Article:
by Diana Bletter
As a muezzin called worshippers to prayer from the minaret of the main mosque on Friday morning, November 15 in the old city of Akko, in Israel’s Western Galilee, at a small theatre space within the city’s ancient stone walls psychologist Dr. Fatina Khazen was speaking to a group of about 50 women – Jewish, Muslim, Christians and Druze – about creativity.
Shishi Nashim–“Friday Women”–is the joint initiative of two grassroots organizations in Akko: the Educators Kibbutz and Akko Women’s Vision. The project is also supported by the United Jewish Israel Appeal of the United Kingdom. The two organizations have been working to spark increased community involvement and a new creativity among the city’s 50,000 residents, who are one-third Arab and two-thirds Jewish.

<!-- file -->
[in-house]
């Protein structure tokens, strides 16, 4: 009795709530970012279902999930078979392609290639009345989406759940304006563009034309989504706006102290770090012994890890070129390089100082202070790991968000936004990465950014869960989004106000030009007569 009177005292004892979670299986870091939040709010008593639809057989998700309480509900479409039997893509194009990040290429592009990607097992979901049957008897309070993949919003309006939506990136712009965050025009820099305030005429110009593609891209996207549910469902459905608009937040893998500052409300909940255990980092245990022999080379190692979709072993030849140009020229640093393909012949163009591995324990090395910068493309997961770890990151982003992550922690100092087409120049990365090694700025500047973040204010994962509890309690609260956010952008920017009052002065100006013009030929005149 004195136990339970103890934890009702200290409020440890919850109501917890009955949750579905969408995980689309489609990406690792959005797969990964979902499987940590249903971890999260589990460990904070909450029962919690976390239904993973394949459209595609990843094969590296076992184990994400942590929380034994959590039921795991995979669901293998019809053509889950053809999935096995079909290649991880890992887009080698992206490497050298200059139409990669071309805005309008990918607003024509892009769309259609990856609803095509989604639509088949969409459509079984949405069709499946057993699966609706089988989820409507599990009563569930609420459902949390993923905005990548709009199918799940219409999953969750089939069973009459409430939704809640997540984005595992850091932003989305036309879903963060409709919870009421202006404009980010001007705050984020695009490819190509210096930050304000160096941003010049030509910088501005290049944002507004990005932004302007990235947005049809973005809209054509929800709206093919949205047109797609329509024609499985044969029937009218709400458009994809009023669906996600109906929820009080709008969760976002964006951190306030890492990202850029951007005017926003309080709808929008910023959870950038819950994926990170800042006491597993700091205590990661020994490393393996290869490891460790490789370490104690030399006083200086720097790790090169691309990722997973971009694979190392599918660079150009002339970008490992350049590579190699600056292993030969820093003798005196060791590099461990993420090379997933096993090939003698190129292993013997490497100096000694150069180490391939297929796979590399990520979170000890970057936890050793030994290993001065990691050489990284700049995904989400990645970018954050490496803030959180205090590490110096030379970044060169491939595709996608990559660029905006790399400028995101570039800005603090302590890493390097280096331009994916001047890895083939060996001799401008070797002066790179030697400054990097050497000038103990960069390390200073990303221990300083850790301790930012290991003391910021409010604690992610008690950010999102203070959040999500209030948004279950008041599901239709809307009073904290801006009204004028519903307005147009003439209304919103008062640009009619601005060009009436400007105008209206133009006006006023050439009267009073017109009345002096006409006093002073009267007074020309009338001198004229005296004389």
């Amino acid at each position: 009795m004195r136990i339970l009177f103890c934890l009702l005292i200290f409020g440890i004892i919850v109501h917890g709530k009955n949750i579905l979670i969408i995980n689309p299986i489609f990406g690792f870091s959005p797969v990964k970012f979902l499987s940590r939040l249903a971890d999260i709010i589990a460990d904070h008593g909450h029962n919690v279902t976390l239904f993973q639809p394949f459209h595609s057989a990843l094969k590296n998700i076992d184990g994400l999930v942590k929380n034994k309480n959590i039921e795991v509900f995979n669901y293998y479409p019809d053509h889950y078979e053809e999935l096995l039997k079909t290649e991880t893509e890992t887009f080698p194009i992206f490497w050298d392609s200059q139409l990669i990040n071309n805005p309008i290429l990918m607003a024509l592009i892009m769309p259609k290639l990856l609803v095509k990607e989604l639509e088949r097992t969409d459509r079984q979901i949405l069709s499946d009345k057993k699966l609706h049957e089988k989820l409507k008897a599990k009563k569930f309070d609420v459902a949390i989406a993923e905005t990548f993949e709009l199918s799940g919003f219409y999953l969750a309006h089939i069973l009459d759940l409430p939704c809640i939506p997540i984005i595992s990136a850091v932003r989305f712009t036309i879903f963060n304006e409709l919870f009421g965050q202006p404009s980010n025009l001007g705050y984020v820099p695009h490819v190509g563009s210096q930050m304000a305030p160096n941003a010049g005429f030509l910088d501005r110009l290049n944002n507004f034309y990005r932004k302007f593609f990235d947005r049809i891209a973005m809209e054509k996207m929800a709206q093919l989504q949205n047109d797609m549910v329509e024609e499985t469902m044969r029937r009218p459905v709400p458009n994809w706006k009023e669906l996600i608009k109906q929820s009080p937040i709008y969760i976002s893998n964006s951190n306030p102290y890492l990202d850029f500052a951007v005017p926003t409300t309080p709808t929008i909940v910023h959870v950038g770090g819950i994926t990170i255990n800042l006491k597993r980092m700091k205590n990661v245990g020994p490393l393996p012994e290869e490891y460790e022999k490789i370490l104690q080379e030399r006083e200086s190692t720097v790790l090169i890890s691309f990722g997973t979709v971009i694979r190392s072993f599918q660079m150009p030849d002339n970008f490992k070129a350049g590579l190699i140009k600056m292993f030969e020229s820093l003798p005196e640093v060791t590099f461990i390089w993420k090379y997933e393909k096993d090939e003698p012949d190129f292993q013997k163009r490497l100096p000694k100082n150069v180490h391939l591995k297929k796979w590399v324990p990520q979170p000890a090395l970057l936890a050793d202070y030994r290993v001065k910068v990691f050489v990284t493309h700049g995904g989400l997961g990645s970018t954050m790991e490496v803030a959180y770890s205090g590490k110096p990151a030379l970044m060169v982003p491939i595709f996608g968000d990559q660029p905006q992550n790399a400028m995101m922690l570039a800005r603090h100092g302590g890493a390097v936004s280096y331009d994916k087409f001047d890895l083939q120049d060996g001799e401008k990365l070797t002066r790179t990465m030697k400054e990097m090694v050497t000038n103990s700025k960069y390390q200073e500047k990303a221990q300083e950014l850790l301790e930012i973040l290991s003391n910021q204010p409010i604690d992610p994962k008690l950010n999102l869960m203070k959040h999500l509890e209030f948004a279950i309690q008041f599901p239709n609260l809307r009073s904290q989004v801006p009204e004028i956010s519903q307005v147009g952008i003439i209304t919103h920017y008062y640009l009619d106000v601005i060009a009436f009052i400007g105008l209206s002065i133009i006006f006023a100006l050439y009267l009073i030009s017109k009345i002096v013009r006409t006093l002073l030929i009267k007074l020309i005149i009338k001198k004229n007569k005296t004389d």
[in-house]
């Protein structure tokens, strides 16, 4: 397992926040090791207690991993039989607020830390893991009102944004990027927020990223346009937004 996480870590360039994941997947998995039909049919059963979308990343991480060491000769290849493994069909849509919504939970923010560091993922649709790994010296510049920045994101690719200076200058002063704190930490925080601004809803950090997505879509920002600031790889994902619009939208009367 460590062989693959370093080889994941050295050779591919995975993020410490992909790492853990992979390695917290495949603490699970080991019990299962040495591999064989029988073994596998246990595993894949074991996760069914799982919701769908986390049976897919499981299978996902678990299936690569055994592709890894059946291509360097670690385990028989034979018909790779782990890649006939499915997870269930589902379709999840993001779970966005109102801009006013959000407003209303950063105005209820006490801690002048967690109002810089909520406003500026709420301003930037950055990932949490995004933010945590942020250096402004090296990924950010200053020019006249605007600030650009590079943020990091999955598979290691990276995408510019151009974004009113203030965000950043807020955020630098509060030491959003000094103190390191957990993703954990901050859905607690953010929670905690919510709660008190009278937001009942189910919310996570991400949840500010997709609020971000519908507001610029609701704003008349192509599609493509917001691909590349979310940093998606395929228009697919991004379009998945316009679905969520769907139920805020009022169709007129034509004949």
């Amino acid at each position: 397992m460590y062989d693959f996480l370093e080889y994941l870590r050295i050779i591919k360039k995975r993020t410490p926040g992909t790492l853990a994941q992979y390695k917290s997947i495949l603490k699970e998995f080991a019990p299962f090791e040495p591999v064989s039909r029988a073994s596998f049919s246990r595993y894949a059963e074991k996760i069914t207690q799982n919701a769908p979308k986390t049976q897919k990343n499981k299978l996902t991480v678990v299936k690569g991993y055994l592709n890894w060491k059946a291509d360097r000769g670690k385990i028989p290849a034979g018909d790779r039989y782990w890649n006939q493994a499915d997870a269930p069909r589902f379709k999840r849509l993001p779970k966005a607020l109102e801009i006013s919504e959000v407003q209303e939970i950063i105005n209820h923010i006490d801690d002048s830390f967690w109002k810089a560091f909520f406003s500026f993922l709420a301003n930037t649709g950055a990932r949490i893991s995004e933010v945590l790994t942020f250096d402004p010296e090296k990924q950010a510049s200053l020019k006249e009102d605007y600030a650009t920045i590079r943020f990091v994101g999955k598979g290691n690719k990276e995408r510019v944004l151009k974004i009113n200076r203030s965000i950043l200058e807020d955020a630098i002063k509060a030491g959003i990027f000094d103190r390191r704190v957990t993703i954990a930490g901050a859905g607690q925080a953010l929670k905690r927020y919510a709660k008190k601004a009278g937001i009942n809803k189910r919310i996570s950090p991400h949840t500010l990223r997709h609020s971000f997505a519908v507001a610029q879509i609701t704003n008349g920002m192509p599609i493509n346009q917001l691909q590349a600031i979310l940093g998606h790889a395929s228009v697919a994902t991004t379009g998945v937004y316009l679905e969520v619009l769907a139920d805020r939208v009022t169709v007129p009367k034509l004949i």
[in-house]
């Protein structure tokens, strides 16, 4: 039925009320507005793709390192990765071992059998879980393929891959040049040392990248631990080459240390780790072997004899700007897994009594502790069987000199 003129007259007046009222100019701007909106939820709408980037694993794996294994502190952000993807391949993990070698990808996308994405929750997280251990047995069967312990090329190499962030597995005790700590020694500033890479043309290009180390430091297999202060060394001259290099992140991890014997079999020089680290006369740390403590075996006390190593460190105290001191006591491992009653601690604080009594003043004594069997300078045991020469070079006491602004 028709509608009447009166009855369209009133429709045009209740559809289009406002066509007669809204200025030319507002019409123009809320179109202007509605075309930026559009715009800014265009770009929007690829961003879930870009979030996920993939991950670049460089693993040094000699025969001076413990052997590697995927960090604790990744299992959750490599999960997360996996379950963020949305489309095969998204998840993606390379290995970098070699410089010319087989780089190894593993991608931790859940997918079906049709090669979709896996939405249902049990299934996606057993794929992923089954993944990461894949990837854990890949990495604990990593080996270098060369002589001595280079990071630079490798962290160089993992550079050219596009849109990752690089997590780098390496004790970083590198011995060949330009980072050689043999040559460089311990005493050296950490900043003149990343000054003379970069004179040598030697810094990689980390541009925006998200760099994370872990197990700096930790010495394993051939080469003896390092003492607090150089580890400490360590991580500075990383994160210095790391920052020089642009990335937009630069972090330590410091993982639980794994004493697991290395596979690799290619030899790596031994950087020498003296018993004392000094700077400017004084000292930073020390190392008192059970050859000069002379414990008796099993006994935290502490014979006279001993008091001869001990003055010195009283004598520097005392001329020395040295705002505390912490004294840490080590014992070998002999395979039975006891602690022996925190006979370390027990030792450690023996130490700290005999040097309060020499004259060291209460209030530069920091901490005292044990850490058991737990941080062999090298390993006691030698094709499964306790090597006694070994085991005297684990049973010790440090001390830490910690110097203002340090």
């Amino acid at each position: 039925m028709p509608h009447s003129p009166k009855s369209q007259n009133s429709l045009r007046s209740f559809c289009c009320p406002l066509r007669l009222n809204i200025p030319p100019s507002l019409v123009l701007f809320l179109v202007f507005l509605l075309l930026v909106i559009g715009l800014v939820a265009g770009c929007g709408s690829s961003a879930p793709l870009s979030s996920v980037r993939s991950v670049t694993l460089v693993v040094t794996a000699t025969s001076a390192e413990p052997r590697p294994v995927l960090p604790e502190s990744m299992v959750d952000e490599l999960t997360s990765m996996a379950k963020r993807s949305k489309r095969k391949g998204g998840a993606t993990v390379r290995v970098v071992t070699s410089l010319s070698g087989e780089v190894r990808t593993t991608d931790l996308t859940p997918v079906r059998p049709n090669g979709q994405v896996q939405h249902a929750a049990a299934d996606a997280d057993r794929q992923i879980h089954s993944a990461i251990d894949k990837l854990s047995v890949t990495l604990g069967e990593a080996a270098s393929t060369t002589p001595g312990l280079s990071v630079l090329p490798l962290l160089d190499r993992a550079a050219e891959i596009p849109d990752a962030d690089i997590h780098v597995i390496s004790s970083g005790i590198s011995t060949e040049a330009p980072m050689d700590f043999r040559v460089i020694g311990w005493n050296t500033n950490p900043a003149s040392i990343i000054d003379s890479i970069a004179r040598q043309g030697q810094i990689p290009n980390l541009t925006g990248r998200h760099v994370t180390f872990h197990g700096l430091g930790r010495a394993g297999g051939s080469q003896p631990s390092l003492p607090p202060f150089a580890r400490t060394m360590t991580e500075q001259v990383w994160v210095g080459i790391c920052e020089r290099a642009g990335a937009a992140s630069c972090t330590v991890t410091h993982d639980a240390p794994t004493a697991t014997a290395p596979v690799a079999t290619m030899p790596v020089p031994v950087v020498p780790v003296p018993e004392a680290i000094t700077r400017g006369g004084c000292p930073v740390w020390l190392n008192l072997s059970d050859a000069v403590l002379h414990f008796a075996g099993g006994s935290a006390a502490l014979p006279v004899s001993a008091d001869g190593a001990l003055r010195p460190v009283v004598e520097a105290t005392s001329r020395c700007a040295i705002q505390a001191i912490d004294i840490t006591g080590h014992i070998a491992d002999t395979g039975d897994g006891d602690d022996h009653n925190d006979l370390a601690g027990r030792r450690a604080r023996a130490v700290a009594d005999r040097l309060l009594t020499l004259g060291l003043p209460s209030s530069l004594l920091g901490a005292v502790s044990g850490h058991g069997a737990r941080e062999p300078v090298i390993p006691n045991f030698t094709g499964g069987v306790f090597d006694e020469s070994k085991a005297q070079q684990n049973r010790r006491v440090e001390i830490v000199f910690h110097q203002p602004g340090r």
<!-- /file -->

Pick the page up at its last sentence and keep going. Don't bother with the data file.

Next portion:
Mirit Sulema, a member of the Educators Kibbutz, an urban kibbutz that is part of the Dror Israel Educational Movement, said the kibbutz members, who live within the city, sponsor events for residents so that they “don’t only exist side by side in a ‘mixed city’ but feel a part of a ‘shared city’ with a sense of community.”
Akko Women’s Vision was founded in 2003 by Dr. Janan Faraj Falah, the first Druze woman to receive her Ph.D. in Israel (if not in the entire Middle East). Faraj Falah is also the 2017 winner of the Jerusalem Unity Prize, its first non-Jewish recipient. She’s a senior lecturer at the Academic College of Education in Haifa and a researcher at the University of Haifa.